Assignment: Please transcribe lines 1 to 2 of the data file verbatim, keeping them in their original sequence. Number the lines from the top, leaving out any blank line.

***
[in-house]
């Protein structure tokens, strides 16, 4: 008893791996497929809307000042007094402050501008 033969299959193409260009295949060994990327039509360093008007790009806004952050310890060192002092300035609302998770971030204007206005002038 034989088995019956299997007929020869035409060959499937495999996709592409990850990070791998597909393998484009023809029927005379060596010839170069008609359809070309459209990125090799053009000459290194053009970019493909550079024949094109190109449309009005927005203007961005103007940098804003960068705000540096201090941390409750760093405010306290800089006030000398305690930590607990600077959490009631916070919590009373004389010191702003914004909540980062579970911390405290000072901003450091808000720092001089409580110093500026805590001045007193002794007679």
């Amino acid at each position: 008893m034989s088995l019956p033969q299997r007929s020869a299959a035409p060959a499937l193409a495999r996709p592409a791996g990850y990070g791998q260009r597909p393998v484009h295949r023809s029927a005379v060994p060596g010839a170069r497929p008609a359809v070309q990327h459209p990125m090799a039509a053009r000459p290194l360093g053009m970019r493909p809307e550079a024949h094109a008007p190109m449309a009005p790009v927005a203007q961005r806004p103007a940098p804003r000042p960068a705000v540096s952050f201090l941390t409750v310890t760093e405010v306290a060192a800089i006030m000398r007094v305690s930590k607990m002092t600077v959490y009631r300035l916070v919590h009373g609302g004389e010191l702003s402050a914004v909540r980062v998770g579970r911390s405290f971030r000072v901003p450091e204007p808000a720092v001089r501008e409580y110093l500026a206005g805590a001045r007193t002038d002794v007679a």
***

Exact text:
[in-house]
């Protein structure tokens, strides 16, 4: 008893791996497929809307000042007094402050501008 033969299959193409260009295949060994990327039509360093008007790009806004952050310890060192002092300035609302998770971030204007206005002038 034989088995019956299997007929020869035409060959499937495999996709592409990850990070791998597909393998484009023809029927005379060596010839170069008609359809070309459209990125090799053009000459290194053009970019493909550079024949094109190109449309009005927005203007961005103007940098804003960068705000540096201090941390409750760093405010306290800089006030000398305690930590607990600077959490009631916070919590009373004389010191702003914004909540980062579970911390405290000072901003450091808000720092001089409580110093500026805590001045007193002794007679």